3. Therefore contentions have become more pronounced during the past two years, generated mainly by the Misiriya, based on claims for compensation for “˜tribal’ land taken by oil companies and used for oil exploration activities. The sight of Misiriya folks barricading the gravel roads constructed by oil companies, with huge logs of wood and tree-trunks, has become quite common. Such road-blocking, in certain cases in May 2008, prevented not only company vehicles from passing but also vehicles carrying UNMIS officials who were on official visits to the area as well as army units from SAF. These are sufficient signals for the NCP, SPLM as well as other stakeholders, including UNMIS, UN Agencies, INGOs and government officials that more serious incidents could take place unless such claims by local people are justly and expeditiously addressed, with ample wisdom.
4. The fourth factor is the proliferation of small arms and ammunitions in the hands of civilians, of all categories and ethnic groups, not only in SKS and Abyei Area, but also in BNS. The threat to social peace and harmony is, abundantly, apparent. It is pertinent, therefore, for this synoptic summary to appeal to all stakeholders in SKS to immediately work together to suspend all transfers of arms and related logistical and security supplies to SKS that are likely to be used by the Other Armed Groups (OAGs) for human rights violations.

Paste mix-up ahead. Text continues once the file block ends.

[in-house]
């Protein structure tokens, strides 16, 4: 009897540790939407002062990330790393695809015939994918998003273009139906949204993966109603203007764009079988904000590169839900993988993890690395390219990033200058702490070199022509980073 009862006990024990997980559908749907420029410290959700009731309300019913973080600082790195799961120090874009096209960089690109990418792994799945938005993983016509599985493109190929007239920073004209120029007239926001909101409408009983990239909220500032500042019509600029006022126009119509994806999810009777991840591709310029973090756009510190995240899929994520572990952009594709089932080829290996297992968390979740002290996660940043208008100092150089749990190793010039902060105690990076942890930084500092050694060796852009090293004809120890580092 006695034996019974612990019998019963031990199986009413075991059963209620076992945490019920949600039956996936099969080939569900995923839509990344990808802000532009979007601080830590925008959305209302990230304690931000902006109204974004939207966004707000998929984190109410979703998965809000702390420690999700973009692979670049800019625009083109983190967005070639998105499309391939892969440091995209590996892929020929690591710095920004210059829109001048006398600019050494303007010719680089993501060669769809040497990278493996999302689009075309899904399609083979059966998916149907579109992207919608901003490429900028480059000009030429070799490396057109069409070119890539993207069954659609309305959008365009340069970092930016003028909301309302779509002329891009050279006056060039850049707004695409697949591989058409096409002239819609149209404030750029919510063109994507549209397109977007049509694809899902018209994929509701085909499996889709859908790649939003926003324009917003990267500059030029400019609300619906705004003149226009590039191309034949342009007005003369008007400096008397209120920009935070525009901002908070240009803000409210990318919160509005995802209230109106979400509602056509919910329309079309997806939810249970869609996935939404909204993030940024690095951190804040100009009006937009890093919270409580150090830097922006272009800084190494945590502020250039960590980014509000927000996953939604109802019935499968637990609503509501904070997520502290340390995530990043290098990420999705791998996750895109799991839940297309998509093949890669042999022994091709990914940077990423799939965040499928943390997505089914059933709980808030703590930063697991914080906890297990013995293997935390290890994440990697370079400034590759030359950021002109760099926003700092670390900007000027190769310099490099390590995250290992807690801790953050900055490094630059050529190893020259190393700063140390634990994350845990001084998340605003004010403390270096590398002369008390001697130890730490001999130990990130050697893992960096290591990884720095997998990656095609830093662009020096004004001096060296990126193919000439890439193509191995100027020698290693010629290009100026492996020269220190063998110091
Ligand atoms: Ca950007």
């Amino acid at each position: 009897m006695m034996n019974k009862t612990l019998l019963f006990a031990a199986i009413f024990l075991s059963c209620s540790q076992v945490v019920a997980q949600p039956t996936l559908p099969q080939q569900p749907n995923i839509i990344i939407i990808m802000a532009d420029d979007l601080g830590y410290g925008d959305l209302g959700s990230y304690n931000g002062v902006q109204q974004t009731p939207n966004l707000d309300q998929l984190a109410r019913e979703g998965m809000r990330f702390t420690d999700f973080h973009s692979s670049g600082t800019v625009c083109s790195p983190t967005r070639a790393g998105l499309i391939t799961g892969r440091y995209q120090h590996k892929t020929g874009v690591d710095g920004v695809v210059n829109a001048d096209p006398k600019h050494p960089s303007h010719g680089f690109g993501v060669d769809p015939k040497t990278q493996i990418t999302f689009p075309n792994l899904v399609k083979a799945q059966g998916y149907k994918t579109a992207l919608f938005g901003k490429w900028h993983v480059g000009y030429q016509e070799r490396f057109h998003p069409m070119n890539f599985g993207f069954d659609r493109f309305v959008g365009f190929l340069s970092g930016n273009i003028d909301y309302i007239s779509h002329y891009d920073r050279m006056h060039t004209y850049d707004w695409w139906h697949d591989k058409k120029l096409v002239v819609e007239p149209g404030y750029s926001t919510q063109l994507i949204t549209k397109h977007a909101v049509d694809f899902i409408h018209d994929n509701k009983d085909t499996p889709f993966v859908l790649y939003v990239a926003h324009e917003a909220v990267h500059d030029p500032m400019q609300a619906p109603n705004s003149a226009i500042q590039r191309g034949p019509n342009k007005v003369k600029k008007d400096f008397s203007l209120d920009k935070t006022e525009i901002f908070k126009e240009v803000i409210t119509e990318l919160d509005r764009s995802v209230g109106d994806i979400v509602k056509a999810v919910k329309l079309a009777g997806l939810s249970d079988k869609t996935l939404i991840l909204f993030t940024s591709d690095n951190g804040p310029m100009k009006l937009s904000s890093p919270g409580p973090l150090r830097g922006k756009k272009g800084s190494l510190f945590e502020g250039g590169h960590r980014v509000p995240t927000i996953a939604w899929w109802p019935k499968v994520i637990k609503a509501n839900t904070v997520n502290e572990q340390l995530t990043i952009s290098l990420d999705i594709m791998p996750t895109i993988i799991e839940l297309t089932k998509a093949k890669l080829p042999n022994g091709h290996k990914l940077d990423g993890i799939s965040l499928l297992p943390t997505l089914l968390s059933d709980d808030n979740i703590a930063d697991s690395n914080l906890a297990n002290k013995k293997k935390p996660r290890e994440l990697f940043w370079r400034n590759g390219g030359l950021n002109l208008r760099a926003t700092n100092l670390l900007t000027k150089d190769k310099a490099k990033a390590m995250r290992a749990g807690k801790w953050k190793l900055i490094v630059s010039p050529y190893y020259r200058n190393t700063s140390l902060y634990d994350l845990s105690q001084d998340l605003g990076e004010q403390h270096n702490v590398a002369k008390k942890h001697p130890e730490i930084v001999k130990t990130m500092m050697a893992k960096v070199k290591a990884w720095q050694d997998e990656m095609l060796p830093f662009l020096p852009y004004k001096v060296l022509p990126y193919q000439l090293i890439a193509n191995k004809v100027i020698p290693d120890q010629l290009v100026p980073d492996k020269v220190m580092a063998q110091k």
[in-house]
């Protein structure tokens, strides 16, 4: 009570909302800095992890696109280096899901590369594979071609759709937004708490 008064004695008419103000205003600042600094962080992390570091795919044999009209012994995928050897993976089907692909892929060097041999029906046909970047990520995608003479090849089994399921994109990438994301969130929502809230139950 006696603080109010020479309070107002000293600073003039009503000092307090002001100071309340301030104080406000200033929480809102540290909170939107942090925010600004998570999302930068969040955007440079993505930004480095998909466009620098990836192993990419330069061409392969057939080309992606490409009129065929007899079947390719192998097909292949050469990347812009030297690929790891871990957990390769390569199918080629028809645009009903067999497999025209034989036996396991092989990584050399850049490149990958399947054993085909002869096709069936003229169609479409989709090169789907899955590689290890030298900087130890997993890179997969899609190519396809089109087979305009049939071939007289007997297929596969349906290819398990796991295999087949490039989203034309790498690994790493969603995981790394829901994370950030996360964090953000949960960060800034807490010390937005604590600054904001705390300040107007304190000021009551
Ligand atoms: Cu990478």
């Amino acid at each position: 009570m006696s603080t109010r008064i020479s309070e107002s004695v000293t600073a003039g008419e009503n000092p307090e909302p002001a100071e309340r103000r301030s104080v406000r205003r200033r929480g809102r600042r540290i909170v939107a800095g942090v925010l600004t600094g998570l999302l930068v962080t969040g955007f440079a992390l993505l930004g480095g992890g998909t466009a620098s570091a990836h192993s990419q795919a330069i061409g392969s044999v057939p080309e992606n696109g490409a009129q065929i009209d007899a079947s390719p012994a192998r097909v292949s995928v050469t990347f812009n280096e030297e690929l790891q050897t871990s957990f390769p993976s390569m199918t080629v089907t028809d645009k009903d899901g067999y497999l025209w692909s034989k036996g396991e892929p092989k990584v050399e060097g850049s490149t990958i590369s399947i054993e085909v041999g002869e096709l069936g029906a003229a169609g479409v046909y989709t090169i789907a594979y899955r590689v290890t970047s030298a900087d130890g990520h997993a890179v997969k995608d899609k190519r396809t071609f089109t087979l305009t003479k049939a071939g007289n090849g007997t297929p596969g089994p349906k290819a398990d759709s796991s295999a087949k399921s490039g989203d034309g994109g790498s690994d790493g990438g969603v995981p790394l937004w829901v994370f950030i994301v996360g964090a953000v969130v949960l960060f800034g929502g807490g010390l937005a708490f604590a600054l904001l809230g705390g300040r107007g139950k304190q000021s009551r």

In order to achieve the grand objective, set out in the opening statements, elite social and political leadership must seek for all the people of Southern Kordofan, as part of Northern Sudan envisioned in the CPA, to fight poverty, to equitably enjoy access to education and health, to be sufficiently capacitated and enabled to utilize their full human potential, through well-developed basic capabilities, and in order to fully enjoy equal access to employment opportunities. This path cherishes human competition, not state welfare. It is a vision of broadened access to opportunities, not access to charity. It is a vision of the enrichment of human lives, not just the enrichment of national income or wealth. The investment required is fairly modest, in order to move over the next four years toward a society where there is substantial improvement in basic education, primary health care for all, safe drinking water for all, and adequate nutrition for all malnourished children, and where the worst human deprivations curbing the peoples’ potential have been finally overcome.